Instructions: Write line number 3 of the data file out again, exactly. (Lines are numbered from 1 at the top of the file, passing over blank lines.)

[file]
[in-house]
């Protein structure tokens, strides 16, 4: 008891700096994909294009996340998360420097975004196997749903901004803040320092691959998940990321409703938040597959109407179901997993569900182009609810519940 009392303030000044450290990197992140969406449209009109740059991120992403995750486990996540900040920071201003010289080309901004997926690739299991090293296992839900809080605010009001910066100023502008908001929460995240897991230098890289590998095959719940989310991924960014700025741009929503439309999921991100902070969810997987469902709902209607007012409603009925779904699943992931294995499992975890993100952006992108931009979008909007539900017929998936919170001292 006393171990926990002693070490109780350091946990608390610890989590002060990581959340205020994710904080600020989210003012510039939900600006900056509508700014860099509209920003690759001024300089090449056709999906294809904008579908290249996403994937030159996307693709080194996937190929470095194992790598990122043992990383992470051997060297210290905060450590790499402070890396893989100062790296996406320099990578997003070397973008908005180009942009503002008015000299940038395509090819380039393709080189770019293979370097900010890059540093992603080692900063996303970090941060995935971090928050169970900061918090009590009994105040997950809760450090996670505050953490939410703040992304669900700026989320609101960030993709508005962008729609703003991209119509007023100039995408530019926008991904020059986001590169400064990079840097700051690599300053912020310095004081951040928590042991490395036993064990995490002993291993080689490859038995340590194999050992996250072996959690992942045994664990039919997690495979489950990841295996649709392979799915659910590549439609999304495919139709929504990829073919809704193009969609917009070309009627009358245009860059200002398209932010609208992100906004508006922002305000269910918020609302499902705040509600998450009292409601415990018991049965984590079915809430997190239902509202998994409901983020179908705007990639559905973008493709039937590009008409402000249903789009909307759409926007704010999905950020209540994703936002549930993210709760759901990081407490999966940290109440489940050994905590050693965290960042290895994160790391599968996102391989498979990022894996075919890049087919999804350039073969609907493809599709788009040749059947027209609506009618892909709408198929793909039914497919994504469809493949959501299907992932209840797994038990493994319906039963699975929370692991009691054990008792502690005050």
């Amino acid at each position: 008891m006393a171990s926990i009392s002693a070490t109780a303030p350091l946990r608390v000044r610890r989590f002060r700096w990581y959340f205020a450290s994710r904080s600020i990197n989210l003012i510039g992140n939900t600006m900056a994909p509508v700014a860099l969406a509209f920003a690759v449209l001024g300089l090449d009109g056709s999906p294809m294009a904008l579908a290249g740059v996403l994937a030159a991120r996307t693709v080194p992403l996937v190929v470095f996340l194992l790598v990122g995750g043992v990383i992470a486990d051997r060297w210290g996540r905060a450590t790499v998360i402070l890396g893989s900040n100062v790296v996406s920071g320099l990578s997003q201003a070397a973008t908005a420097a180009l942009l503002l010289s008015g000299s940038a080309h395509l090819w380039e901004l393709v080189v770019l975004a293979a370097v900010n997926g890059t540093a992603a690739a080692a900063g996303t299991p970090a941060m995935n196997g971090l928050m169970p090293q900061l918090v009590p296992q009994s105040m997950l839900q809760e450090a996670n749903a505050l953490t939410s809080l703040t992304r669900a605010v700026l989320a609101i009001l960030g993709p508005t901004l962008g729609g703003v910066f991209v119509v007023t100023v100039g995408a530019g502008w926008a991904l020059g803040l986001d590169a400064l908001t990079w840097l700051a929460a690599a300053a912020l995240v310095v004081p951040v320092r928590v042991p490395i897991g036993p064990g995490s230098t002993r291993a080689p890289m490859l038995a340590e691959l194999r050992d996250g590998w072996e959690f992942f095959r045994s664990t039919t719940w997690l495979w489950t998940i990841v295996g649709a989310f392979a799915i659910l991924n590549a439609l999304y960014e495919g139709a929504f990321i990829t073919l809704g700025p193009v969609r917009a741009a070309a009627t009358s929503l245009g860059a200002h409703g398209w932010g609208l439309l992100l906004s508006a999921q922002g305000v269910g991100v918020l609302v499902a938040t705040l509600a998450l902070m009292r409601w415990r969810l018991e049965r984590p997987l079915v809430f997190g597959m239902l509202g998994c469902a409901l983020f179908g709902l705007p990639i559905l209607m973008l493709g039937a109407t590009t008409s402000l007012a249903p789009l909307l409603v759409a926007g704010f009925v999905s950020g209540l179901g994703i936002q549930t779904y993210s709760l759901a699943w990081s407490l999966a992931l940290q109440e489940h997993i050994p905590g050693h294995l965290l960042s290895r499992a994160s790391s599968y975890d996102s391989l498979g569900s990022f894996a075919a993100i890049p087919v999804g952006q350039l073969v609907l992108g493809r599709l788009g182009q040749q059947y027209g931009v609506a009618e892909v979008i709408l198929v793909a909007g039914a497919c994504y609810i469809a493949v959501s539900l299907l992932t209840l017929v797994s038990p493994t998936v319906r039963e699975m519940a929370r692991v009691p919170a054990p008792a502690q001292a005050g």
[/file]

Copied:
């Amino acid at each position: 008891m006393a171990s926990i009392s002693a070490t109780a303030p350091l946990r608390v000044r610890r989590f002060r700096w990581y959340f205020a450290s994710r904080s600020i990197n989210l003012i510039g992140n939900t600006m900056a994909p509508v700014a860099l969406a509209f920003a690759v449209l001024g300089l090449d009109g056709s999906p294809m294009a904008l579908a290249g740059v996403l994937a030159a991120r996307t693709v080194p992403l996937v190929v470095f996340l194992l790598v990122g995750g043992v990383i992470a486990d051997r060297w210290g996540r905060a450590t790499v998360i402070l890396g893989s900040n100062v790296v996406s920071g320099l990578s997003q201003a070397a973008t908005a420097a180009l942009l503002l010289s008015g000299s940038a080309h395509l090819w380039e901004l393709v080189v770019l975004a293979a370097v900010n997926g890059t540093a992603a690739a080692a900063g996303t299991p970090a941060m995935n196997g971090l928050m169970p090293q900061l918090v009590p296992q009994s105040m997950l839900q809760e450090a996670n749903a505050l953490t939410s809080l703040t992304r669900a605010v700026l989320a609101i009001l960030g993709p508005t901004l962008g729609g703003v910066f991209v119509v007023t100023v100039g995408a530019g502008w926008a991904l020059g803040l986001d590169a400064l908001t990079w840097l700051a929460a690599a300053a912020l995240v310095v004081p951040v320092r928590v042991p490395i897991g036993p064990g995490s230098t002993r291993a080689p890289m490859l038995a340590e691959l194999r050992d996250g590998w072996e959690f992942f095959r045994s664990t039919t719940w997690l495979w489950t998940i990841v295996g649709a989310f392979a799915i659910l991924n590549a439609l999304y960014e495919g139709a929504f990321i990829t073919l809704g700025p193009v969609r917009a741009a070309a009627t009358s929503l245009g860059a200002h409703g398209w932010g609208l439309l992100l906004s508006a999921q922002g305000v269910g991100v918020l609302v499902a938040t705040l509600a998450l902070m009292r409601w415990r969810l018991e049965r984590p997987l079915v809430f997190g597959m239902l509202g998994c469902a409901l983020f179908g709902l705007p990639i559905l209607m973008l493709g039937a109407t590009t008409s402000l007012a249903p789009l909307l409603v759409a926007g704010f009925v999905s950020g209540l179901g994703i936002q549930t779904y993210s709760l759901a699943w990081s407490l999966a992931l940290q109440e489940h997993i050994p905590g050693h294995l965290l960042s290895r499992a994160s790391s599968y975890d996102s391989l498979g569900s990022f894996a075919a993100i890049p087919v999804g952006q350039l073969v609907l992108g493809r599709l788009g182009q040749q059947y027209g931009v609506a009618e892909v979008i709408l198929v793909a909007g039914a497919c994504y609810i469809a493949v959501s539900l299907l992932t209840l017929v797994s038990p493994t998936v319906r039963e699975m519940a929370r692991v009691p919170a054990p008792a502690q001292a005050g």